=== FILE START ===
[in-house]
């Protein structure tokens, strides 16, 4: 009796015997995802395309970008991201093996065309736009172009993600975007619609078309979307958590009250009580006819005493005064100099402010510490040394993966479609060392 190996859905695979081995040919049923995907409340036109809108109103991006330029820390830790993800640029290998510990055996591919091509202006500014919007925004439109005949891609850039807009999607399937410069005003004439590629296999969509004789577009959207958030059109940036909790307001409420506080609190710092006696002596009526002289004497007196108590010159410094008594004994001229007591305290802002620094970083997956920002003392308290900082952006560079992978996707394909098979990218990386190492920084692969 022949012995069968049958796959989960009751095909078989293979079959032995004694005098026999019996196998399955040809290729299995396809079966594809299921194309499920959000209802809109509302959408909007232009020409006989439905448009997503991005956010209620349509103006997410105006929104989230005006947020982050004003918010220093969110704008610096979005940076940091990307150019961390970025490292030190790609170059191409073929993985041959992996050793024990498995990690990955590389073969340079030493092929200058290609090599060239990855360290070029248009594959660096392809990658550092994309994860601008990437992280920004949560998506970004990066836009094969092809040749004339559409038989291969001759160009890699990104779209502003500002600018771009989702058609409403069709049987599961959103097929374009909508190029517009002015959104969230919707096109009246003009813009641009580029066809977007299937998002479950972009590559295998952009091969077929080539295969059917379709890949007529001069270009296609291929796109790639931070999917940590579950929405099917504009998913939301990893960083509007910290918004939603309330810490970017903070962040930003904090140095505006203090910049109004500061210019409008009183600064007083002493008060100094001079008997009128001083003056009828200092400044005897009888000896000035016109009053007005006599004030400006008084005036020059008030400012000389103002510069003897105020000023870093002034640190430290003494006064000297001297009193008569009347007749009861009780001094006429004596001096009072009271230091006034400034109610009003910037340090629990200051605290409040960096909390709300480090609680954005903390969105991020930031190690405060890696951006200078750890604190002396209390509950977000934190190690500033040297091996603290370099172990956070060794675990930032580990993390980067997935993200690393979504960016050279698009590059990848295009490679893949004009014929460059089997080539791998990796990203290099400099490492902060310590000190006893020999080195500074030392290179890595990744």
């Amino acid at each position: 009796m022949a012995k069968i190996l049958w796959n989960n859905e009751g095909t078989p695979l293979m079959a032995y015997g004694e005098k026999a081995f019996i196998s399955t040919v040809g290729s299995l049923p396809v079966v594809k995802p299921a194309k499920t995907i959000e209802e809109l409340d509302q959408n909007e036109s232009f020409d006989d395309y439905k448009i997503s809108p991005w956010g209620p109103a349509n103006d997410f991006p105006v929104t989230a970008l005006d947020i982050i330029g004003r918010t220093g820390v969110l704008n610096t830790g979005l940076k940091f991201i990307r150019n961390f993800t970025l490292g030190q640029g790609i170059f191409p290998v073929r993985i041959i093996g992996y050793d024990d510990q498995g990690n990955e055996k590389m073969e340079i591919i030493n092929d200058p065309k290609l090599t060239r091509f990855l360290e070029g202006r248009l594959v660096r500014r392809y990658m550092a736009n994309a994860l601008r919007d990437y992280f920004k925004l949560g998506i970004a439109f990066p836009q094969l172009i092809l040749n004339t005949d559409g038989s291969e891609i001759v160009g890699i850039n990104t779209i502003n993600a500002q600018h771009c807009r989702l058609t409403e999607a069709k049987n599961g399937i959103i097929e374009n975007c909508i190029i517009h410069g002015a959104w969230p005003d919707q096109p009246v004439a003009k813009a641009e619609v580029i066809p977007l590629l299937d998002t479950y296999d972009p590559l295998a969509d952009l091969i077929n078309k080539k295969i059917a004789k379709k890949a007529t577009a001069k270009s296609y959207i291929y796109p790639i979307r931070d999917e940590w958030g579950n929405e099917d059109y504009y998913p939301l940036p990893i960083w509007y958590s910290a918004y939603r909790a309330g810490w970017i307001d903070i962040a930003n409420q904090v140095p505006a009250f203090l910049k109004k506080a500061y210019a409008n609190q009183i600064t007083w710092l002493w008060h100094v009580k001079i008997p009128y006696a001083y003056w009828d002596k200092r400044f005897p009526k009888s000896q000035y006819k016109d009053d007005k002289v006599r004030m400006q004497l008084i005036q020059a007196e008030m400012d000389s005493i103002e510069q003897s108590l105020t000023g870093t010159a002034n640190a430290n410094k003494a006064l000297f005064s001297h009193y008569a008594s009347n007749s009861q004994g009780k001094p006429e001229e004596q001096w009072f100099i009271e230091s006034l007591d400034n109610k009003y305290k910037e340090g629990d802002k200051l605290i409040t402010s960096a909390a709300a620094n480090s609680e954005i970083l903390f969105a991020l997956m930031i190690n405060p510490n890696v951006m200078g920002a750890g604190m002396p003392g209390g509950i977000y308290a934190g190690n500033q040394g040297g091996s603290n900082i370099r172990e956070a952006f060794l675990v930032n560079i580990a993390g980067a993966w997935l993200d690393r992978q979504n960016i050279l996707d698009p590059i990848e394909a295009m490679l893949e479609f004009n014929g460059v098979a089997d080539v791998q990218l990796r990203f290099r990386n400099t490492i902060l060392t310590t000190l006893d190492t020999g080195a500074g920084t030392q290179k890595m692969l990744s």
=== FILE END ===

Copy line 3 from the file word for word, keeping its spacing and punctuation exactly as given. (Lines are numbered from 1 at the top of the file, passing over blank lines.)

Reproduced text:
């Amino acid at each position: 009796m022949a012995k069968i190996l049958w796959n989960n859905e009751g095909t078989p695979l293979m079959a032995y015997g004694e005098k026999a081995f019996i196998s399955t040919v040809g290729s299995l049923p396809v079966v594809k995802p299921a194309k499920t995907i959000e209802e809109l409340d509302q959408n909007e036109s232009f020409d006989d395309y439905k448009i997503s809108p991005w956010g209620p109103a349509n103006d997410f991006p105006v929104t989230a970008l005006d947020i982050i330029g004003r918010t220093g820390v969110l704008n610096t830790g979005l940076k940091f991201i990307r150019n961390f993800t970025l490292g030190q640029g790609i170059f191409p290998v073929r993985i041959i093996g992996y050793d024990d510990q498995g990690n990955e055996k590389m073969e340079i591919i030493n092929d200058p065309k290609l090599t060239r091509f990855l360290e070029g202006r248009l594959v660096r500014r392809y990658m550092a736009n994309a994860l601008r919007d990437y992280f920004k925004l949560g998506i970004a439109f990066p836009q094969l172009i092809l040749n004339t005949d559409g038989s291969e891609i001759v160009g890699i850039n990104t779209i502003n993600a500002q600018h771009c807009r989702l058609t409403e999607a069709k049987n599961g399937i959103i097929e374009n975007c909508i190029i517009h410069g002015a959104w969230p005003d919707q096109p009246v004439a003009k813009a641009e619609v580029i066809p977007l590629l299937d998002t479950y296999d972009p590559l295998a969509d952009l091969i077929n078309k080539k295969i059917a004789k379709k890949a007529t577009a001069k270009s296609y959207i291929y796109p790639i979307r931070d999917e940590w958030g579950n929405e099917d059109y504009y998913p939301l940036p990893i960083w509007y958590s910290a918004y939603r909790a309330g810490w970017i307001d903070i962040a930003n409420q904090v140095p505006a009250f203090l910049k109004k506080a500061y210019a409008n609190q009183i600064t007083w710092l002493w008060h100094v009580k001079i008997p009128y006696a001083y003056w009828d002596k200092r400044f005897p009526k009888s000896q000035y006819k016109d009053d007005k002289v006599r004030m400006q004497l008084i005036q020059a007196e008030m400012d000389s005493i103002e510069q003897s108590l105020t000023g870093t010159a002034n640190a430290n410094k003494a006064l000297f005064s001297h009193y008569a008594s009347n007749s009861q004994g009780k001094p006429e001229e004596q001096w009072f100099i009271e230091s006034l007591d400034n109610k009003y305290k910037e340090g629990d802002k200051l605290i409040t402010s960096a909390a709300a620094n480090s609680e954005i970083l903390f969105a991020l997956m930031i190690n405060p510490n890696v951006m200078g920002a750890g604190m002396p003392g209390g509950i977000y308290a934190g190690n500033q040394g040297g091996s603290n900082i370099r172990e956070a952006f060794l675990v930032n560079i580990a993390g980067a993966w997935l993200d690393r992978q979504n960016i050279l996707d698009p590059i990848e394909a295009m490679l893949e479609f004009n014929g460059v098979a089997d080539v791998q990218l990796r990203f290099r990386n400099t490492i902060l060392t310590t000190l006893d190492t020999g080195a500074g920084t030392q290179k890595m692969l990744s």